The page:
18. #18 John Sidles
    November 20, 2008

    Ian Durham asks: “BTW, I listened to the QIBEC NIST podcast on MRFM from 2006 and was wondering if QSEPACK was the outcome of that work?”

    Broadly speaking, yes. That work is driven wholly by a practical need to simulate (large, hot, noisy, interating) spin systems in quantum spin microscopy.

    Basically, QSEPACK is a pragmatic union of the algebraic axioms of (e.g.) “Mike and Ike” Chapter 2, the information theory of (e.g.) Mike and Ike” Chapter 8, the sparsity theory of (e.g.) Candes and Tao, and the Kahlerian differential geometry of (e.g.) Shing-Tung Yau (and a whole lot more folks). Hundreds of researchers and articles, really … it’s amazing how it all fits together.

    That’s why, for folks like me, the WWW is really all about algorithm-mining and theorem-mining, not data-mining.

  19. #19 Neil B ?
    November 20, 2008

    I have been trying to rebutt MW/decoherence over at UP (Chad says he was stimulated to write on it again since I keep dropping subtle hints.) I have a rather long comment there explaining why those ideas just don’t explain why we have a localization event, a “collapse.” I gave a brief version too, and here is a medium sized one:

    Talk of superposition or entanglement of detected/excites at A and not at B, with WFs correspondingly not at the other place, is premature because: Unless “collapse” was already a feature of reality, there wouldn’t be any such thing or meaning to “exciting one detector” (and not the other) in the first place. The photon WF would just excite both detectors simultaneously (if the WF has amplitudes those places) and that would literally be the story, period – forever and so on. It would be rather like a classical EM wave spreading out. The result wouldn’t depend on interference or not. Pure wave mechanics just keeps it all waves, all piled up upon each other in superposition regardless.

    Also, a point I didn’t’ make there: In true entanglement (as with *two* photon systems) the wave state of each photon is non-local: there literally isn’t a definite polarization or etc., for either one by itself. Only the combination has the traits. But in the pseudo-entanglement case given in typical apologetics such as Chad’s, the photon WF is definite (in principle) even though it might have been fiddled with by environmental factors.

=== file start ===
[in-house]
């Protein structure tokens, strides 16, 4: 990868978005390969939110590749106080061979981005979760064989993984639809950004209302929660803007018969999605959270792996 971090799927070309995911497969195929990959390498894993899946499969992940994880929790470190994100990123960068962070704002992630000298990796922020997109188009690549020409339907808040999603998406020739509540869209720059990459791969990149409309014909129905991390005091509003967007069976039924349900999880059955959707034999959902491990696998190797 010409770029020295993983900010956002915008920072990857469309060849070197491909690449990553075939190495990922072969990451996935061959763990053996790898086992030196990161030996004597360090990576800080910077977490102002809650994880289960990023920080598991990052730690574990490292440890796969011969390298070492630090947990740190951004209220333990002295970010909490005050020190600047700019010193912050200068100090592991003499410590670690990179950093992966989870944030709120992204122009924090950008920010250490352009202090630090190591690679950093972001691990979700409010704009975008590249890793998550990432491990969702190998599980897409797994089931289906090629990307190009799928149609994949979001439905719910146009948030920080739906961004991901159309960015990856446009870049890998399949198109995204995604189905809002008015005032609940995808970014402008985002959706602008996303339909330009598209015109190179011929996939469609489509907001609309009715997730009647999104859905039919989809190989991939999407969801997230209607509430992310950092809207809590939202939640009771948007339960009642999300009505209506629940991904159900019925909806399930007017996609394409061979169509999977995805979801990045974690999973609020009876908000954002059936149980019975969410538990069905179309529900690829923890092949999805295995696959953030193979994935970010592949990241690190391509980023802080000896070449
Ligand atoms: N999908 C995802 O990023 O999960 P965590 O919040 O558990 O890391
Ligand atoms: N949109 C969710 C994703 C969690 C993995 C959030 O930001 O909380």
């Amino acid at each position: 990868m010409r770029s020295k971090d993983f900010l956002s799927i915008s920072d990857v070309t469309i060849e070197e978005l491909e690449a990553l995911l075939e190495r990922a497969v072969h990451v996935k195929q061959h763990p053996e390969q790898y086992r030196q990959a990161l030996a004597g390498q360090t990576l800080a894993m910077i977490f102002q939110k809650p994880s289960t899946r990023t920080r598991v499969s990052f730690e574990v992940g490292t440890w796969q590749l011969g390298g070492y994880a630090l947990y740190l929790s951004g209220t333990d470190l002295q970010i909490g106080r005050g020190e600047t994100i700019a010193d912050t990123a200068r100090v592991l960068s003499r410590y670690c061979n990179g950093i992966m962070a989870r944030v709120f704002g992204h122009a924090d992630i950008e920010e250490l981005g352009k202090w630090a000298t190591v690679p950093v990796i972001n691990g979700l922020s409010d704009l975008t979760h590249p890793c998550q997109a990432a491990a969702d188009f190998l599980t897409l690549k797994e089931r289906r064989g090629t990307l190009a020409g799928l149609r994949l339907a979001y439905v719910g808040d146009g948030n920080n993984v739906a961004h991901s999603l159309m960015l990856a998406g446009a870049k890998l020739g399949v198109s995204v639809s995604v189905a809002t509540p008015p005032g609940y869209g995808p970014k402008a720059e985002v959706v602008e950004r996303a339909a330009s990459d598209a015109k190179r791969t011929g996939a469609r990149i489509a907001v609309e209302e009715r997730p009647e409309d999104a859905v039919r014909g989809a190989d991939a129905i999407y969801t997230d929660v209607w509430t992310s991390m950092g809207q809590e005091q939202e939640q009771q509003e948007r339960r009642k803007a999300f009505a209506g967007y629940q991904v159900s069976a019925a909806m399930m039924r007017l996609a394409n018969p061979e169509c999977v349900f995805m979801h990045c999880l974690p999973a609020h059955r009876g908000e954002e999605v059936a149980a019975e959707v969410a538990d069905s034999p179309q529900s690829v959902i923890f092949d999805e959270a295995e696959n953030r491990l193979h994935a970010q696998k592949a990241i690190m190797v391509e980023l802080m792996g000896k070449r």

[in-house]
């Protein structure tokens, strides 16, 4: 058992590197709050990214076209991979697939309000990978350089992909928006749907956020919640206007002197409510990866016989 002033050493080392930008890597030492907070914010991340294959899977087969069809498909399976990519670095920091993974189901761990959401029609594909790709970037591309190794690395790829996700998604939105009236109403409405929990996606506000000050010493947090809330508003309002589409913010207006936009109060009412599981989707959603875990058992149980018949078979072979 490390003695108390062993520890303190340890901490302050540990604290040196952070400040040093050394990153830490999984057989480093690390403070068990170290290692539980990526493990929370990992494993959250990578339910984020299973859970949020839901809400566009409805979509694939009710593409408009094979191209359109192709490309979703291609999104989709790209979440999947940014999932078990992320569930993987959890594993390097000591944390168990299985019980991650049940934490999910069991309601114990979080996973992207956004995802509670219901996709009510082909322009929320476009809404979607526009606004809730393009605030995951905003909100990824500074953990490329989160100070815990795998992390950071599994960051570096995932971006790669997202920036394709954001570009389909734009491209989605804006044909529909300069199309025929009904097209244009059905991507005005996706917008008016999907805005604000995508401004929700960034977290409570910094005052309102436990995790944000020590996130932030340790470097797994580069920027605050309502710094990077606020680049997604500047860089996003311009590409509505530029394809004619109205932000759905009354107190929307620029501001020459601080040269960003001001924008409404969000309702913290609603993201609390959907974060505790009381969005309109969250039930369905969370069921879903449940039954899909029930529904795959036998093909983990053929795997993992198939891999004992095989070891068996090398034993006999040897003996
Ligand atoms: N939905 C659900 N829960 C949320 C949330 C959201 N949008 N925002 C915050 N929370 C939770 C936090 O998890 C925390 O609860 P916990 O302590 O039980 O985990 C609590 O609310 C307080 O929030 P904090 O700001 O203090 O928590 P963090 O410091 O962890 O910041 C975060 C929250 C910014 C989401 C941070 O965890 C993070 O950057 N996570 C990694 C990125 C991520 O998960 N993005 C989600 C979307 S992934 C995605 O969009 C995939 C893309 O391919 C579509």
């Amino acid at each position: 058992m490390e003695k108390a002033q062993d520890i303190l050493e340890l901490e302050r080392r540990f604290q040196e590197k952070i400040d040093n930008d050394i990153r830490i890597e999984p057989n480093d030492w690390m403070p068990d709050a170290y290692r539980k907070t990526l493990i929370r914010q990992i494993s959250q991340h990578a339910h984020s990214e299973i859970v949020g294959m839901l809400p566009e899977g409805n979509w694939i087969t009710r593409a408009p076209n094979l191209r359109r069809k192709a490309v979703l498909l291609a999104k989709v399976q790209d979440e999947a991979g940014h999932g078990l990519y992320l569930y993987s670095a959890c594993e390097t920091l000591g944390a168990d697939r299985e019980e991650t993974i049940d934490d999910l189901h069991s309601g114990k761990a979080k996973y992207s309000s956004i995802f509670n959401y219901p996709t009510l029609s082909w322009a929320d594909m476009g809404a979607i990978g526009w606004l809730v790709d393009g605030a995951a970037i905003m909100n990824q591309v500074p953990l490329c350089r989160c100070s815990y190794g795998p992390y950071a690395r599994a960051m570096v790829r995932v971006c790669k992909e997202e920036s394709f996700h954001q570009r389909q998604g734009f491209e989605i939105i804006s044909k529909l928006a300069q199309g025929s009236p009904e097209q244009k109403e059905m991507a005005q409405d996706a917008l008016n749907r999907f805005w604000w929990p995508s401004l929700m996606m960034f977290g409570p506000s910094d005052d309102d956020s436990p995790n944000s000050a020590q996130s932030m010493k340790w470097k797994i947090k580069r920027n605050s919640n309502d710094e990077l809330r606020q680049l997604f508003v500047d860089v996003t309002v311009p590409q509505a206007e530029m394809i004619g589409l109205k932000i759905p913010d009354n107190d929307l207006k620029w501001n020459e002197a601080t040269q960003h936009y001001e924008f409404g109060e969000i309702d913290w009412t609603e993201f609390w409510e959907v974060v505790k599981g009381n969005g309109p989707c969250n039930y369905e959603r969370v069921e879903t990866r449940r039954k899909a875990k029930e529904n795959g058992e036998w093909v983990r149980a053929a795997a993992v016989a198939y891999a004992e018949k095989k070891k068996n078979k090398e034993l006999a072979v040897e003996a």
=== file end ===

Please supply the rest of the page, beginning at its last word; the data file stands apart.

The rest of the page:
Really, the task of the apologist is to take wave equations and get something like “collapse” out of them, as they are. But if you *start* with that and don’t cheat by introducing the desired result in the back door first (making it a fallacious circular argument) then the waves just stay waves as in the original perplexity. (If WM would have led to collapse on its own, I can’t imagine the old QM hands all those decades wouldn’t have just worked it out – if it was a true explanation directly from Schrödinger evolution and not sophistry, which it is.)

    The amplitudes don’t even mean chance of “being there” in any concentrated sense just per wave behavior. Without collapse introduced by hand, you basically just have something akin to classical E&M, with interactions like induction and wiggling of distant charges, but never anything like a hit at one place and not anywhere else. Sorry folks, the art deco just doesn’t get off the ground.

    BTW check my blog out for a cute and perplexing twist on “quantum suicide.”

  20. #20 Neil B
    November 20, 2008

    “It sounds to me like you got it. The first half of your post seems correct about Everett’s many-worlds interpretation. After you make your measurement you are entangled. You see the coin as tails.”

    See, that just shows what the problem in this unfortunate post-modernist diversion. What do you mean, “after you make your measurement … You see the coin as tails.” Uh no, why do “you” see it as tails? What is, and why does a “measurement” act special if there’s just wave evolution? There should be just both results, together, like earlier candid thinkers knew would result unless something odd intervened.

    Sure, we know that isn’t what happens, but that’s what you’re trying to explain using something else. And if “I” see it as tails, who the hell sees it as heads? That would be literally someone else in another universe, sorry.

  21. #21 Ian Durham
    November 20, 2008

    John: I may e-mail you about QSEPACK at some point but don’t want to digress too much here.

  22. #22 Tristan
    November 21, 2008

    Neil – Good, valid points. I wasn’t contending that the interpretation explains why a measurement outcome has gone a certain way for someone. Nor that it explains some sort of collapse dynamics. The level of understanding of the interpretation that I was trying to convey seems a little too low for this discussion.